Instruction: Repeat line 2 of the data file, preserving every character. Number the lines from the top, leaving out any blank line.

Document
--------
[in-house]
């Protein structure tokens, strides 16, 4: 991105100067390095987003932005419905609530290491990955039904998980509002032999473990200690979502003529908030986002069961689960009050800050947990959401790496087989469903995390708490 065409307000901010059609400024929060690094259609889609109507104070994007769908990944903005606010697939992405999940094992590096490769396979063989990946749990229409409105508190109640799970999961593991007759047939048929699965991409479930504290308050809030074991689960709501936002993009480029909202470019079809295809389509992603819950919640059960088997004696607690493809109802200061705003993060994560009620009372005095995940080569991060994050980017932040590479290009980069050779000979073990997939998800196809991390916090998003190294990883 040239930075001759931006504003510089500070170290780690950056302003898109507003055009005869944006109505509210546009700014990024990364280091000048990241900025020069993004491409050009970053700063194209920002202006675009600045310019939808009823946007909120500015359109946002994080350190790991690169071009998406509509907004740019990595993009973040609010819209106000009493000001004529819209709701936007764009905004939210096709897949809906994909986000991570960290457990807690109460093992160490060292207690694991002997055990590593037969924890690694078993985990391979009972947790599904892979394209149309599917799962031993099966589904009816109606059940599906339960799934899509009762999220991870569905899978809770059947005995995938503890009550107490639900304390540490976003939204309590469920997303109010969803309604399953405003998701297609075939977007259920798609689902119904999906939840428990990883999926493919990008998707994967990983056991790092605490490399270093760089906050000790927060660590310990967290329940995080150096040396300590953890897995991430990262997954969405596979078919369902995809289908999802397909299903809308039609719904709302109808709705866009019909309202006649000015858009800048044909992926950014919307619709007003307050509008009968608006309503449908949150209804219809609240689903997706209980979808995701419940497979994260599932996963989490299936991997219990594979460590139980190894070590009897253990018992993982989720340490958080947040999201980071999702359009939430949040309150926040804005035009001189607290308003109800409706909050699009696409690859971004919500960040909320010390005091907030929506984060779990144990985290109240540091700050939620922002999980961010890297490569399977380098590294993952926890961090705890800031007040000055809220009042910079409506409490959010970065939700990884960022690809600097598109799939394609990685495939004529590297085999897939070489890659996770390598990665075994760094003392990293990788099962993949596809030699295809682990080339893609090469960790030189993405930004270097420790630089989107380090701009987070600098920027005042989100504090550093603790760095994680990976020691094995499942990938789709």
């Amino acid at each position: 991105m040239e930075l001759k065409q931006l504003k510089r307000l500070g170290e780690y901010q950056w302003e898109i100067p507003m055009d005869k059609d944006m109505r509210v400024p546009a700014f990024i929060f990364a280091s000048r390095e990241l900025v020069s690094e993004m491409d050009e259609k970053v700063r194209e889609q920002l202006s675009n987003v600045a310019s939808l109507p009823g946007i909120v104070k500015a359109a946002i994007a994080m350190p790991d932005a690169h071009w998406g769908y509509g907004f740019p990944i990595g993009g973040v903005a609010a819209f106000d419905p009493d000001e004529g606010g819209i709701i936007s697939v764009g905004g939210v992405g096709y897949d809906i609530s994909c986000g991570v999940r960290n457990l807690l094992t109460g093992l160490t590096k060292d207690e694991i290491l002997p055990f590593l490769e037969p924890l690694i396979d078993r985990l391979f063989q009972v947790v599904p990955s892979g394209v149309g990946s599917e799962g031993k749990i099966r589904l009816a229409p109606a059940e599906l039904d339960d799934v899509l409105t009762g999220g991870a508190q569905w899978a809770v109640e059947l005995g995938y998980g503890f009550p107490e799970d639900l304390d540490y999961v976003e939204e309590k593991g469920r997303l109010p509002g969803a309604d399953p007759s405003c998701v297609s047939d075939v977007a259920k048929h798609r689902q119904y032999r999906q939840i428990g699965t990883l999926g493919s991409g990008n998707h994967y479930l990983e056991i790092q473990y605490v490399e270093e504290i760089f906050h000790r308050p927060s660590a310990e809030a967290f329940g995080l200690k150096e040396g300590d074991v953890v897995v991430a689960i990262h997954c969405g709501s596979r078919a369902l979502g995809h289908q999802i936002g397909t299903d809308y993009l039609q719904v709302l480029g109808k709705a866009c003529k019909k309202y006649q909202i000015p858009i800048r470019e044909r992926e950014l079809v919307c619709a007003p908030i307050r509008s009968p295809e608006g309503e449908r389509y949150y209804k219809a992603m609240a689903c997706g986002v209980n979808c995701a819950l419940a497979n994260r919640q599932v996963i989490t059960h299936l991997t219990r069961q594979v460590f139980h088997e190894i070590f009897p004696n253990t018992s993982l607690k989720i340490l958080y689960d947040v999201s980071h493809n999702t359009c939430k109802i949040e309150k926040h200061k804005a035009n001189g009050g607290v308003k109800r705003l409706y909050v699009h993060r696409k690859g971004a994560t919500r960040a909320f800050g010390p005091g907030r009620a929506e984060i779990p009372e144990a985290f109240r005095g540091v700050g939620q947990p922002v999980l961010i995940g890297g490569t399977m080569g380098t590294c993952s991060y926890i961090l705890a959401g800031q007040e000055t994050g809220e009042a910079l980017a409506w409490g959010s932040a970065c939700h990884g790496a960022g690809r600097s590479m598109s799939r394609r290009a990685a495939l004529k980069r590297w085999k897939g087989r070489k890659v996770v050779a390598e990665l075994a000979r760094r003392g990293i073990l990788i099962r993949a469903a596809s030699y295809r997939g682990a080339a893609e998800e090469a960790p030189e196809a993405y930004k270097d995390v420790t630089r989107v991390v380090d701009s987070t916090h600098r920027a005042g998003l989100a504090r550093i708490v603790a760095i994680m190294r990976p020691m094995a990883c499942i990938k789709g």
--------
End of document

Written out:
């Protein structure tokens, strides 16, 4: 991105100067390095987003932005419905609530290491990955039904998980509002032999473990200690979502003529908030986002069961689960009050800050947990959401790496087989469903995390708490 065409307000901010059609400024929060690094259609889609109507104070994007769908990944903005606010697939992405999940094992590096490769396979063989990946749990229409409105508190109640799970999961593991007759047939048929699965991409479930504290308050809030074991689960709501936002993009480029909202470019079809295809389509992603819950919640059960088997004696607690493809109802200061705003993060994560009620009372005095995940080569991060994050980017932040590479290009980069050779000979073990997939998800196809991390916090998003190294990883 040239930075001759931006504003510089500070170290780690950056302003898109507003055009005869944006109505509210546009700014990024990364280091000048990241900025020069993004491409050009970053700063194209920002202006675009600045310019939808009823946007909120500015359109946002994080350190790991690169071009998406509509907004740019990595993009973040609010819209106000009493000001004529819209709701936007764009905004939210096709897949809906994909986000991570960290457990807690109460093992160490060292207690694991002997055990590593037969924890690694078993985990391979009972947790599904892979394209149309599917799962031993099966589904009816109606059940599906339960799934899509009762999220991870569905899978809770059947005995995938503890009550107490639900304390540490976003939204309590469920997303109010969803309604399953405003998701297609075939977007259920798609689902119904999906939840428990990883999926493919990008998707994967990983056991790092605490490399270093760089906050000790927060660590310990967290329940995080150096040396300590953890897995991430990262997954969405596979078919369902995809289908999802397909299903809308039609719904709302109808709705866009019909309202006649000015858009800048044909992926950014919307619709007003307050509008009968608006309503449908949150209804219809609240689903997706209980979808995701419940497979994260599932996963989490299936991997219990594979460590139980190894070590009897253990018992993982989720340490958080947040999201980071999702359009939430949040309150926040804005035009001189607290308003109800409706909050699009696409690859971004919500960040909320010390005091907030929506984060779990144990985290109240540091700050939620922002999980961010890297490569399977380098590294993952926890961090705890800031007040000055809220009042910079409506409490959010970065939700990884960022690809600097598109799939394609990685495939004529590297085999897939070489890659996770390598990665075994760094003392990293990788099962993949596809030699295809682990080339893609090469960790030189993405930004270097420790630089989107380090701009987070600098920027005042989100504090550093603790760095994680990976020691094995499942990938789709």